What is the difference in the two academic tracks (GED and diploma) and how is that track placement determined?

Since we work with 16-21 year olds, we often have young men come to us with a diploma or a GED. If a young man has at least 10-12 “core” credits from another high school, he could be eligible for a high school diploma. The track the student takes is based on overall performance at the PAYH, staff and parental input, ability, and effort. The focus is on preparation for the future so we spend a great deal of time on biblical studies, English, math, money management, speech and communication, and life skills which benefits all students. Parents and staff see the benefits of a GED and support this decision if it is the best option for the young man. A GED is accepted by all technical colleges and the majority of two year colleges. If a young man wants to further his education, the only limiting factor is him.

When and how is a young man eligible to enter the school?

All of the young men are enrolled in school upon their acceptance into the Paul Anderson Youth Home family. Biblical Studies, P.E., Memory Work, and Preliminaries are the first courses in which he will be enrolled.

What courses are available?


  • Advanced Composition
  • American Literature/Composition
  • British Literature/Composition
  • Contemporary Literature/Composition
  • Literary Types/Composition
  • Multicultural Literature/Composition
  • Ninth Grade Literature/Composition
  • Tenth Grade Literature/Composition
  • World Literature/Composition

  • Advanced Algebra
  • Algebra I
  • Algebra II
  • Business Math
  • Consumer Math
  • Geometry
  • Mathematics of Industry & Government
  • Money Management
  • Pre-Calculus

  • Biology I
  • Biology II
  • Botany
  • Ecology
  • Environmental Science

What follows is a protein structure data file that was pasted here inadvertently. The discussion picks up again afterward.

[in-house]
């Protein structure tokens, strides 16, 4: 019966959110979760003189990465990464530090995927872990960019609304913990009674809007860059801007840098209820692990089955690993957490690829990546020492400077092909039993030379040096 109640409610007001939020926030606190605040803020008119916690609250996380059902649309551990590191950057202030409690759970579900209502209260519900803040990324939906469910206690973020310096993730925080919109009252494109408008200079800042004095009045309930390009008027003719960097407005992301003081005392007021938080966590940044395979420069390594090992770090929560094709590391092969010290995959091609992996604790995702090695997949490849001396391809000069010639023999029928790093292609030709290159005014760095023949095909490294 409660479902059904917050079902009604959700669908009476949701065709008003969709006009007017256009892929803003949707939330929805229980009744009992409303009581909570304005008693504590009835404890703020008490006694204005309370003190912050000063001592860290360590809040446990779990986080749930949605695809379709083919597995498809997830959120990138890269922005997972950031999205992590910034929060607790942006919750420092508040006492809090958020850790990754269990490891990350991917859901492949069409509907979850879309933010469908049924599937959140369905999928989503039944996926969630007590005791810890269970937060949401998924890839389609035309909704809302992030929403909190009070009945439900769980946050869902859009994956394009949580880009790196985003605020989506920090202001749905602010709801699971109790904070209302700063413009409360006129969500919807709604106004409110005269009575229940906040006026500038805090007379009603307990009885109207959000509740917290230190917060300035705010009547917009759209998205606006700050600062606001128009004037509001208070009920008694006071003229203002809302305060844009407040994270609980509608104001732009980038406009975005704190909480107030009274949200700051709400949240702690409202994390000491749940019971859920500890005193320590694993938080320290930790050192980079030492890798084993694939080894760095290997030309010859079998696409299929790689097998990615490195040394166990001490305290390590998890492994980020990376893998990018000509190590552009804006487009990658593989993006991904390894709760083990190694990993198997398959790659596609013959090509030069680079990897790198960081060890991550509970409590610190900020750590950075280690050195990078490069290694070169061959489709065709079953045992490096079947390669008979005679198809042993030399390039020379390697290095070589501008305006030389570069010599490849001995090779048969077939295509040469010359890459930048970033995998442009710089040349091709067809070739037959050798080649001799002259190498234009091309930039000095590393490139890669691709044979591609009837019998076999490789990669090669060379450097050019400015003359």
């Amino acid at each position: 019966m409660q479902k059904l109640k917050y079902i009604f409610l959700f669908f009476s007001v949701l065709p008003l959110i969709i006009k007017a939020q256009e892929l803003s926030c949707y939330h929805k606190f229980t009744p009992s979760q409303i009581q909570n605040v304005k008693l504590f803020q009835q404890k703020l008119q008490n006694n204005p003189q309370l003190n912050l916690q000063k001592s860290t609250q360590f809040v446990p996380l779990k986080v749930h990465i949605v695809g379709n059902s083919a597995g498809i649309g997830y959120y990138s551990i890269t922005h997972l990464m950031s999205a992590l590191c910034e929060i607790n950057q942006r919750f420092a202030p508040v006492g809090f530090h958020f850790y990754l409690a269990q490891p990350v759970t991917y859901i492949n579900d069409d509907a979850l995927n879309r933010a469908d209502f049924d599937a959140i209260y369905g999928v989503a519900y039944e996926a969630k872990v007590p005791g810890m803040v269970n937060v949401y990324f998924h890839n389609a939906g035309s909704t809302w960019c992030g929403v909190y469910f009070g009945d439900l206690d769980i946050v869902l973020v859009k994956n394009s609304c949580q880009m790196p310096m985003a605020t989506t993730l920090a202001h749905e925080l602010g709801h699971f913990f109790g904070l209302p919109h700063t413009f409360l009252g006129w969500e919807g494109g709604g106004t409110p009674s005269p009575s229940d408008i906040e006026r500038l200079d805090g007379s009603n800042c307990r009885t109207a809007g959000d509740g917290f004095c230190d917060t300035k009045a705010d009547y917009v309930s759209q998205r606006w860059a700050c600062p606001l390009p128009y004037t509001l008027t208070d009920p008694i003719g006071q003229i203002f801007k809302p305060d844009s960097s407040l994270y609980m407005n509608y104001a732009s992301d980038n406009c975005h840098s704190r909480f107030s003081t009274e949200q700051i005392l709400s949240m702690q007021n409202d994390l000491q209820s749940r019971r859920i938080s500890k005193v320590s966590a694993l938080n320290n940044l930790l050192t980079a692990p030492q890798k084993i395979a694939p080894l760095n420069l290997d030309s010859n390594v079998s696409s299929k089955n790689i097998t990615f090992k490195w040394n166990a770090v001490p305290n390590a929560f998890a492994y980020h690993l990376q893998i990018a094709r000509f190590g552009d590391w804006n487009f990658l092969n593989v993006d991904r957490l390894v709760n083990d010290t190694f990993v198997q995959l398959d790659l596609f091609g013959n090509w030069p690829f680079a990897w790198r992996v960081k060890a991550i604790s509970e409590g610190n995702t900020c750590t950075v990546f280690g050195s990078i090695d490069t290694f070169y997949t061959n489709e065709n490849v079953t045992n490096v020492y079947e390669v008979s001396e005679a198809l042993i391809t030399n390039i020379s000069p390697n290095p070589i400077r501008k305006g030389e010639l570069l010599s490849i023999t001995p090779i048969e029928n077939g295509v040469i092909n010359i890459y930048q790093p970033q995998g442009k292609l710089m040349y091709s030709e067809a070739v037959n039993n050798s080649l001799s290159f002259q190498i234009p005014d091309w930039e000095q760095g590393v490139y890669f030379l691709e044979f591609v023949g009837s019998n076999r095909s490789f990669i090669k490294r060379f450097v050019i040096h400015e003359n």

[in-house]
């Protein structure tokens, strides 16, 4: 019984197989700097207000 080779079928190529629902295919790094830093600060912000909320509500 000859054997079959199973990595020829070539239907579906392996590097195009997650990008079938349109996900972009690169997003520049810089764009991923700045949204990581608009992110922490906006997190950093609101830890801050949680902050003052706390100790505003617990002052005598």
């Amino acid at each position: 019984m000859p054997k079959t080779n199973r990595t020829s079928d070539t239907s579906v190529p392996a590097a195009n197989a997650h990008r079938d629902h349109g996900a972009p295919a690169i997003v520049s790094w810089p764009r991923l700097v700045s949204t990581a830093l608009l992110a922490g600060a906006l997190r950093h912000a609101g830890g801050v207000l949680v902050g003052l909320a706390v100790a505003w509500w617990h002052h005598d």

• Food & Nutrition Through the Life Span
  • General Horticulture & Plant Science
  • Geology
  • Human Anatomy & Physiology
  • Physical Science
Social Studies

  • American Government/Civics
  • Comparative Religions
  • Current Issues
  • Economics/Business/Free Enterprise
  • Local Area Studies/Geography
  • Psychology
  • Sociology
  • United States History
  • United States History in Film
  • United States & World Affairs
  • World Area Studies
  • World Geography
  • World History
Physical Education:

  • PE I
  • PE II
  • PE III
  • PE IV
  • Physical Conditioning
  • Health
Foreign Language

  • Spanish I
  • Spanish II
Biblical Studies

  • Biblical Studies I
  • Biblical Studies II
  • Biblical Studies III
  • Biblical Studies IV

  • Drama
  • Family & Life
  • Music
  • Yearbook
  • Mechanics
  • Technology
  • Outdoor Education

What grade level is the average boy when he enters school?

The average young man comes to us as an eleventh grader but we have found that their level of performance in reading, writing, and math is typically four grade levels behind. The Paul Anderson Youth Home individualizes the curriculum of each young man to meet him “where he is at” and close the academic gap.

When is tutoring provided?

Tutoring is provided on an as needed basis which is dependent on the needs of the student. Most tutoring sessions are one on one and can cover any subject.

How is a boy's academic progress reported?

Parents have on line access and are able to see their student’s grades at any given time. The access also allows parents to print unofficial transcripts.

How many months a year does the school operate?

We operate on a twelve month “year around” school schedule. We have three school semesters. The summer semester is shorter in length much like a college summer semester.

What is the objective of the Outdoor Education Program (OEP)?

To reward and challenge young men who have excelled in the regular Paul Anderson Youth Home program. The goal is to teach leadership and appreciation of God through outdoor adventure and education.

Outdoor skills and experiences coupled with spiritual application is the focus of the program as we seek to replace negative habits with wholesome activities.

Activities participated in:

  • Backpacking
  • Camping
  • Canoeing
  • Climbing
  • Cooking
  • Fishing
  • Hiking
  • Historical Info.
  • Land Navigation
  • Plant and Animal Studies
  • Wilderness First Aid